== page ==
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Sökning: WFRF:(McLachlan Stela)

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11.
  • Lorenz, M. W., et al. (författare)
  • Carotid Intima-Media Thickness Progression and Risk of Vascular Events in People With Diabetes: Results From the PROG-IMT Collaboration
  • 2015
  • Ingår i: Diabetes Care. - 0149-5992 .- 1935-5548. ; 38:10, s. 1921-1929
  • Tidskriftsartikel (refereegranskat)abstract
    • OBJECTIVECarotid intima-media thickness (CIMT) is a marker of subclinical organ damage and predicts cardiovascular disease (CVD) events in the general population. It has also been associated with vascular risk in people with diabetes. However, the association of CIMT change in repeated examinations with subsequent CVD events is uncertain, and its use as a surrogate end point in clinical trials is controversial. We aimed at determining the relation of CIMT change to CVD events in people with diabetes.RESEARCH DESIGN AND METHODSIn a comprehensive meta-analysis of individual participant data, we collated data from 3,902 adults (age 33-92 years) with type 2 diabetes from 21 population-based cohorts. We calculated the hazard ratio (HR) per standard deviation (SD) difference in mean common carotid artery intima-media thickness (CCA-IMT) or in CCA-IMT progression, both calculated from two examinations on average 3.6 years apart, for each cohort, and combined the estimates with random-effects meta-analysis.RESULTSAverage mean CCA-IMT ranged from 0.72 to 0.97 mm across cohorts in people with diabetes. The HR of CVD events was 1.22 (95% CI 1.12-1.33) per SD difference in mean CCA-IMT, after adjustment for age, sex, and cardiometabolic risk factors. Average mean CCA-IMT progression in people with diabetes ranged between -0.09 and 0.04 mm/year. The HR per SD difference in mean CCA-IMT progression was 0.99 (0.91-1.08).CONCLUSIONSDespite reproducing the association between CIMT level and vascular risk in subjects with diabetes, we did not find an association between CIMT change and vascular risk. These results do not support the use of CIMT progression as a surrogate end point in clinical trials in people with diabetes.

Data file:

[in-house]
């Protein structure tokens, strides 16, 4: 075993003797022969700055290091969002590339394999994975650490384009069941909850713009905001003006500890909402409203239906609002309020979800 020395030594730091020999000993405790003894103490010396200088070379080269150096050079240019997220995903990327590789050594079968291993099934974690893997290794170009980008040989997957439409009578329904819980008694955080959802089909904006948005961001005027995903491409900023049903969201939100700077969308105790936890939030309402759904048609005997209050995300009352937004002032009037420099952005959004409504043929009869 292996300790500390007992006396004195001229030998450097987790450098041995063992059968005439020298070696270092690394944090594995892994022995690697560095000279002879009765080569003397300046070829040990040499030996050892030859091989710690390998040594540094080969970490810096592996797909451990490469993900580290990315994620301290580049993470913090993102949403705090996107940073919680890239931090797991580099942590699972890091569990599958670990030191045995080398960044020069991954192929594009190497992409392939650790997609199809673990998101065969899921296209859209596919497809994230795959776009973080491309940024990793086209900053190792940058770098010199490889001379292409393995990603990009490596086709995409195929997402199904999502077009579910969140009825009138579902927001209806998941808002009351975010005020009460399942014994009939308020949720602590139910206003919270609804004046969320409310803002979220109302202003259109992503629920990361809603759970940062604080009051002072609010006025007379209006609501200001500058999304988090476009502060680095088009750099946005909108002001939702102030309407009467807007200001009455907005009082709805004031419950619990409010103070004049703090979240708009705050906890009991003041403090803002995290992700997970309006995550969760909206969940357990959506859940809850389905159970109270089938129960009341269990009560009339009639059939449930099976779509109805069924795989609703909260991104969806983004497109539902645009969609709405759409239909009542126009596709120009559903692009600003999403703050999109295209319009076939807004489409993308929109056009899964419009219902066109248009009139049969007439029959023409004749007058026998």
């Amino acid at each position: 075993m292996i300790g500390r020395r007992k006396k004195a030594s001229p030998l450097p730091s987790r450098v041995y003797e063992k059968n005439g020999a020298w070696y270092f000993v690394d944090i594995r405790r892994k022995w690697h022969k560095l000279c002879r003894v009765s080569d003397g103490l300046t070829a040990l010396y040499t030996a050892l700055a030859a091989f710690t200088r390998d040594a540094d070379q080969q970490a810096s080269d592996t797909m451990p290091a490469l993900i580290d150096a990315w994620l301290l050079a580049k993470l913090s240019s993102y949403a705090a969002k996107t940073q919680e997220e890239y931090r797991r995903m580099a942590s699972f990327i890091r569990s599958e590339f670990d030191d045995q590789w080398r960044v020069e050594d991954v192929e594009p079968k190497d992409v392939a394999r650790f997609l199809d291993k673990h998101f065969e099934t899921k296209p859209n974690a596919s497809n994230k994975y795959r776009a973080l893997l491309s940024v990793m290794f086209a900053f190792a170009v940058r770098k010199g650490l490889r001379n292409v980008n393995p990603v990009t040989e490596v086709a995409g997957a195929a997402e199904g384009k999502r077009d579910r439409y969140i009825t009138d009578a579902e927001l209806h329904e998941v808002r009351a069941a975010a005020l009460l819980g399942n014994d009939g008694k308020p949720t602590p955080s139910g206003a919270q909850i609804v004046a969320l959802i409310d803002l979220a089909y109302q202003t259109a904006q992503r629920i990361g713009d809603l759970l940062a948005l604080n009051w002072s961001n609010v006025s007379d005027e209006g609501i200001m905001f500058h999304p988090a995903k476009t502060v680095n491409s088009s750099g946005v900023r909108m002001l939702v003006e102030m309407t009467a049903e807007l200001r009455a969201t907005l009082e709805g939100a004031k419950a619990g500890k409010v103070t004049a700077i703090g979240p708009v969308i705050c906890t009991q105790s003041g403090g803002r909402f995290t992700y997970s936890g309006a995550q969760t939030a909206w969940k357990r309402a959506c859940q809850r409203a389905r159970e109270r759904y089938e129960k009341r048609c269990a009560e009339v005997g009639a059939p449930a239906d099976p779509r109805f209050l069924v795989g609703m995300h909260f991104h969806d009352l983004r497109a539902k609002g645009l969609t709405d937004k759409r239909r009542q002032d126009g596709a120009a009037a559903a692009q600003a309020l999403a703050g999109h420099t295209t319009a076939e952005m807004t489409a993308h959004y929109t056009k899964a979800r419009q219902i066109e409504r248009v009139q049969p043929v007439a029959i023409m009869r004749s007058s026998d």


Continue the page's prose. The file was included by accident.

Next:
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12.
  • Lorenz, M. W., et al. (författare)
  • Predictive value for cardiovascular events of common carotid intima media thickness and its rate of change in individuals at high cardiovascular risk - Results from the PROG-IMT collaboration
  • 2018
  • Ingår i: Plos One. - : PUBLIC LIBRARY SCIENCE. - 1932-6203. ; 13:4
  • Tidskriftsartikel (refereegranskat)abstract
    • Aims Carotid intima media thickness (CIMT) predicts cardiovascular (CVD) events, but the predictive value of CIMT change is debated. We assessed the relation between CIMT change and events in individuals at high cardiovascular risk. From 31 cohorts with two CIMT scans (total n = 89070) on average 3.6 years apart and clinical follow-up, subcohorts were drawn: (A) individuals with at least 3 cardiovascular risk factors without previous CVD events, (B) individuals with carotid plaques without previous CVD events, and (C) individuals with previous CVD events. Cox regression models were fit to estimate the hazard ratio (HR) of the combined endpoint (myocardial infarction, stroke or vascular death) per standard deviation (SD) of CIMT change, adjusted for CVD risk factors. These HRs were pooled across studies. In groups A, B and C we observed 3483, 2845 and 1165 endpoint events, respectively. Average common CIMT was 0.79mm (SD 0.16mm), and annual common CIMT change was 0.01mm (SD 0.07mm), both in group A. The pooled HR per SD of annual common CIMT change (0.02 to 0.43mm) was 0.99 (95% confidence interval: 0.95-1.02) in group A, 0.98 (0.93-1.04) in group B, and 0.95 (0.89-1.04) in group C. The HR per SD of common CIMT (average of the first and the second CIMT scan, 0.09 to 0.75mm) was 1.15 (1.07-1.23) in group A, 1.13 (1.05-1.22) in group B, and 1.12 (1.05-1.20) in group C. We confirm that common CIMT is associated with future CVD events in individuals at high risk. CIMT change does not relate to future event risk in high-risk individuals.
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13.